verb (used with object),an·nun·ci·at·ed,an·nun·ci·at·ing.
Origin of annunciate
1350–1400; < Medieval Latinannūnciātus, for Latinannūntiātus, past participle of annūntiāre to make known. See announce, -ate1
Related formsan·nun·ci·a·ble, adjectivean·nun·ci·a·tive, an·nun·ci·a·to·ry[uh-nuhn-see-uh-tawr-ee, -tohr-ee]/əˈnʌn si əˌtɔr i, -ˌtoʊr i/, adjectiveun·an·nun·ci·a·ble, adjectiveun·an·nun·ci·a·tive, adjectiveCan be confusedannunciateenunciate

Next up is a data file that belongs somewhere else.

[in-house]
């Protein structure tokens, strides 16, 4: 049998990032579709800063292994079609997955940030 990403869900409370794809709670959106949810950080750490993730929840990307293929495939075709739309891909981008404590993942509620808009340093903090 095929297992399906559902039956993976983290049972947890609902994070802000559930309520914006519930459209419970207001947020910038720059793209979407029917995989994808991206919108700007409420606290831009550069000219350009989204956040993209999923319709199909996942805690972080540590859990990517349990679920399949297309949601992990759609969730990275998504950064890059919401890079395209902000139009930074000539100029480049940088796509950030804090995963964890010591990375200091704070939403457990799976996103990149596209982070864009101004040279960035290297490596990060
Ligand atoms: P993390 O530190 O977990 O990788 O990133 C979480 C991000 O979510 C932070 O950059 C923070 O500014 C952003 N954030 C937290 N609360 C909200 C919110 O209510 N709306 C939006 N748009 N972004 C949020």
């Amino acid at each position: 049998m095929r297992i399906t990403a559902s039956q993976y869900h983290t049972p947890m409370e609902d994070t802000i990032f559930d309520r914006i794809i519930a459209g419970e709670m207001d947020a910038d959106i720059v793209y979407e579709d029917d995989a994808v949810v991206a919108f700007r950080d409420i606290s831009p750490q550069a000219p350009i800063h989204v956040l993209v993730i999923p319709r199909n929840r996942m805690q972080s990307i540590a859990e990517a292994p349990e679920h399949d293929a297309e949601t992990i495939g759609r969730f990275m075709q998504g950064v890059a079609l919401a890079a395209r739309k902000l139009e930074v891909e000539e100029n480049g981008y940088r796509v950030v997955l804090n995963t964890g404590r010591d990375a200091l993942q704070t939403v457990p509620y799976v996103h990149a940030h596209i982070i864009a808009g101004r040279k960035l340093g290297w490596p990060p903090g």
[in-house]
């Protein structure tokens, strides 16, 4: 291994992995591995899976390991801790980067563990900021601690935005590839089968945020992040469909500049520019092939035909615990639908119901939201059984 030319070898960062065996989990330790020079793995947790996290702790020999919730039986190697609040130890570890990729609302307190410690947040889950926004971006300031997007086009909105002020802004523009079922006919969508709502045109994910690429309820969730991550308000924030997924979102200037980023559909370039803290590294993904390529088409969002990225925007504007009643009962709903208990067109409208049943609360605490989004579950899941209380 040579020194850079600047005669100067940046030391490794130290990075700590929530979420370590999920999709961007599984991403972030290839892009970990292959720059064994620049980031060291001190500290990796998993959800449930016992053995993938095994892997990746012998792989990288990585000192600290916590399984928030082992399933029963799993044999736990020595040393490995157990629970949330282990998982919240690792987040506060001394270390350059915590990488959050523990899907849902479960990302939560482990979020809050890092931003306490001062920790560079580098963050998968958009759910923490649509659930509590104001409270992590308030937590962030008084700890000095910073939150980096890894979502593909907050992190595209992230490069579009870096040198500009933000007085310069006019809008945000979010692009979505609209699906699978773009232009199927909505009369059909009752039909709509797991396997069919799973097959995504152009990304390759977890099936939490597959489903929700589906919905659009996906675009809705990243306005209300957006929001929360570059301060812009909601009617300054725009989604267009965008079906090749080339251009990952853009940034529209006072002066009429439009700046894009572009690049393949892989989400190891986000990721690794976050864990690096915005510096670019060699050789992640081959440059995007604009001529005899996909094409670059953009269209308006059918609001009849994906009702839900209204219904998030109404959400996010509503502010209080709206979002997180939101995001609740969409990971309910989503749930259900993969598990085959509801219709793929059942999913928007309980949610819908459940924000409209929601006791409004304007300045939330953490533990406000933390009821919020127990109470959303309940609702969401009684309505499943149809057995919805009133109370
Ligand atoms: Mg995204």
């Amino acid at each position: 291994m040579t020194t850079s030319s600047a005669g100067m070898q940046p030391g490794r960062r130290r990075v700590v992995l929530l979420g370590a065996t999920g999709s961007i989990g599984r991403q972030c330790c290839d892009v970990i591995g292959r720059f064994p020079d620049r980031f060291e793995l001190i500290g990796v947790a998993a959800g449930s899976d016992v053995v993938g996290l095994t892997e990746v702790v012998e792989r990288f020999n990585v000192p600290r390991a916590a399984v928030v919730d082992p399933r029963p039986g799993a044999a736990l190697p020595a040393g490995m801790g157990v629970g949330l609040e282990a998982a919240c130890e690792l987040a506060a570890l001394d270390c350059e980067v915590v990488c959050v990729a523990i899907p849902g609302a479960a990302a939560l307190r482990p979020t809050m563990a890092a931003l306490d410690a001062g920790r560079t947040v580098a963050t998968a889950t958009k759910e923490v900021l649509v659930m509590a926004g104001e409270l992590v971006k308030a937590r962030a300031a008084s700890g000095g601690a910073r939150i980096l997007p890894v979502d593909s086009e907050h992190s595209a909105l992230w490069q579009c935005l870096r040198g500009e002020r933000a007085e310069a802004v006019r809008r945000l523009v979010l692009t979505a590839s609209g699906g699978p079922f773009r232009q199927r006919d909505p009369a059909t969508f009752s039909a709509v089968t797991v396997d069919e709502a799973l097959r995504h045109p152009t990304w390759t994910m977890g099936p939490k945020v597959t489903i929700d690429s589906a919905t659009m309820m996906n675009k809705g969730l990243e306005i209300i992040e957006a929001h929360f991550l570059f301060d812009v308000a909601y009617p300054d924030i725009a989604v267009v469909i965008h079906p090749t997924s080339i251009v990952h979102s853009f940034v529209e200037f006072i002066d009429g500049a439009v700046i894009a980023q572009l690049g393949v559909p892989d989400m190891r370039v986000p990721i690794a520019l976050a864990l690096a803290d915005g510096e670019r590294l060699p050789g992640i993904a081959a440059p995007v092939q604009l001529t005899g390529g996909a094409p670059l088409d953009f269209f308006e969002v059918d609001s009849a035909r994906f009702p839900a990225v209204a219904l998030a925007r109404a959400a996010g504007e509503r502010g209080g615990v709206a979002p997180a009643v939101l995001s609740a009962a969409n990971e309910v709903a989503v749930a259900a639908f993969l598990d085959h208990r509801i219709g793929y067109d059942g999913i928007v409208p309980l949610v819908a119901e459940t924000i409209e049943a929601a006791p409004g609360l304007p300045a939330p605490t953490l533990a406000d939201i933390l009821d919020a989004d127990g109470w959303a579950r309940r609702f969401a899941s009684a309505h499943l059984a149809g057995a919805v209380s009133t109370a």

1530s, from past participle adjective annunciate (late 14c.) or directly from Latin annunciatus, misspelling of annuntiatus, past participle of annuntiare (see announce). In some cases perhaps a back-formation from annunciation. Related: Annunciated; annunciating.